The importance of early identification of children with developmental delay has emerged in recent years as a matter of growing concern among pediatricians(1-3). There is, however, no consensus as to how such early identification can be optimally performed. Some of the commonly used techniques include reviewing developmental milestones with parents, relying on clinical judgement based on history, physical examination and observation(4,5). However, physicians subjective impressions and their estimates of children’s developmental status is often inaccurate(6).
Research reveals almost half of the children with developmental disabilities are not identified by their pediatricians(7). Research over the last several decades has endeavoured to identify the most appropriate and cost effective method for early detection of children with developmental problems(8). One screening method developed in recent years elicits parents’ concerns regarding children’s development status(9). A study has documented that parents who expressed concerns about speech, language, fine motor or cognitive skills had children with an 80% chance of failing standardized developmental screening(10). On the other hand, parents who felt that their children were developing normally or who had concerns only about behavior, self help or socio-emotional development had children with a 94% chance of passing screening. The importance of parents concerns about their children’s development is unknown in our country, although it has been found to be a useful clinical tool in the West(11). In the Indian context an important question is whether a developmental concern reflects a child’s true deviation or does it simply reveal parental anxiety? Moreover, does not expressing a concern mean that the child is developing normally or does it reveal that the Indian parents are not well informed about normal development or that they are hesitant to discuss non-medical concerns with the physicians?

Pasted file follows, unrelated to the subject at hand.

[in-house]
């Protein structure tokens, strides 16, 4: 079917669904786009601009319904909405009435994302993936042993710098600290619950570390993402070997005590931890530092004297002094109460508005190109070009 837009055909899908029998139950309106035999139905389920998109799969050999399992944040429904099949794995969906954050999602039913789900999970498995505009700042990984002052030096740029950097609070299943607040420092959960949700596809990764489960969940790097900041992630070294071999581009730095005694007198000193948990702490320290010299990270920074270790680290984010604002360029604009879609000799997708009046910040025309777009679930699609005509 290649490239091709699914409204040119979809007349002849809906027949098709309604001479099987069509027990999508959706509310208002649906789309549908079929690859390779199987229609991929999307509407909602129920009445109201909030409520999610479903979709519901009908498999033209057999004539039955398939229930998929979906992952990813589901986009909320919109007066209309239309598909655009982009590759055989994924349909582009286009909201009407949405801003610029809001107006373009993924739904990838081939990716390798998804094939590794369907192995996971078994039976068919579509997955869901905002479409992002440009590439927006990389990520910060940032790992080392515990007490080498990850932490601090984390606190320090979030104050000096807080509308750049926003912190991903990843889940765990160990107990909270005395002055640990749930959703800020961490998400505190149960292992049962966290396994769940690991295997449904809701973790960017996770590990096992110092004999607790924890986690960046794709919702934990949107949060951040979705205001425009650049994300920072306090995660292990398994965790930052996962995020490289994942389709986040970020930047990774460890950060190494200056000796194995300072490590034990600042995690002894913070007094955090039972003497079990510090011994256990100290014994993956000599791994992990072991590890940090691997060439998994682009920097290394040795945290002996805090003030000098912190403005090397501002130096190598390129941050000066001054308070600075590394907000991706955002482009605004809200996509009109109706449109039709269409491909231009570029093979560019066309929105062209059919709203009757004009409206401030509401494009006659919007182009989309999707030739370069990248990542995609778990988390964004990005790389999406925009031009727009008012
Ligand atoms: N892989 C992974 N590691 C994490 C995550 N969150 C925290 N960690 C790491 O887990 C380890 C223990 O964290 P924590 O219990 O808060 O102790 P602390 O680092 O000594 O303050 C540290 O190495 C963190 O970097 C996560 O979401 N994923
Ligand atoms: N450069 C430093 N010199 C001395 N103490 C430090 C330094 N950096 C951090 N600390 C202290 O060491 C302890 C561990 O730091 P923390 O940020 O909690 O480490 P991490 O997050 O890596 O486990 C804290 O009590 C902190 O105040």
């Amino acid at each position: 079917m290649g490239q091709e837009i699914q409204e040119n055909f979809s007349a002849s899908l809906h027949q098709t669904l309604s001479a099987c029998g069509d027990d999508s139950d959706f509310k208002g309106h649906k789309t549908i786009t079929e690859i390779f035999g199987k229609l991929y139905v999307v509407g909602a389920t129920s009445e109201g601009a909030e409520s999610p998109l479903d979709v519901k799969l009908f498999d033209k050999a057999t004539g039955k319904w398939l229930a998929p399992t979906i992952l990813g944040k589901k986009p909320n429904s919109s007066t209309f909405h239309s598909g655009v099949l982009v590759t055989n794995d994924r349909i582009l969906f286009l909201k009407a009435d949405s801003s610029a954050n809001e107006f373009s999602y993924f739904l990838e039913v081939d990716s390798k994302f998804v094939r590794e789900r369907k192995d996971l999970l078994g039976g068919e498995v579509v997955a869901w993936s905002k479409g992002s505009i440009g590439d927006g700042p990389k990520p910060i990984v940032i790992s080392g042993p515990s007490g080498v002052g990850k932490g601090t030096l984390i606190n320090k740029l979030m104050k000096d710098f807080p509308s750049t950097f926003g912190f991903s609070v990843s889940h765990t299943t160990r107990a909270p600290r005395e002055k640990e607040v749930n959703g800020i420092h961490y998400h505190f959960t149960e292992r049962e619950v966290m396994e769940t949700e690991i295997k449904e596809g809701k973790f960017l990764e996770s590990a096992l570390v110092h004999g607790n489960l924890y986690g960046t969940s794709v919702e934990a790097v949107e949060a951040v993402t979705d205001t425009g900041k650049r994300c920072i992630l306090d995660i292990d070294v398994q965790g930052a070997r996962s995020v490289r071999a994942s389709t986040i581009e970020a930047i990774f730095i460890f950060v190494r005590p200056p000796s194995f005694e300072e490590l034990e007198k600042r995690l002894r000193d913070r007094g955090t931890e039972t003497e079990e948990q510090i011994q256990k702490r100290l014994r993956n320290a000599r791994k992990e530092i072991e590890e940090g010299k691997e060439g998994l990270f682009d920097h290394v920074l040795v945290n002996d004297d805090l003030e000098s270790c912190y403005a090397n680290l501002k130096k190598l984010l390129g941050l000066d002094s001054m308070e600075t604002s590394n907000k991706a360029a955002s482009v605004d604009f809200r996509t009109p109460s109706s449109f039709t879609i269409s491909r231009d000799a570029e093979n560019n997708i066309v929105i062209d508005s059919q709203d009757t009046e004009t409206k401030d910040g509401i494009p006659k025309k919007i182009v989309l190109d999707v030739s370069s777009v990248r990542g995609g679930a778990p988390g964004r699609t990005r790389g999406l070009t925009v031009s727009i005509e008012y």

Keeping this in view, the present study aimed at: (i) identifying the range of concerns parents have about their child’s development; and (ii) evaluating the relationship between parents concerns and the child’s develop-mental status.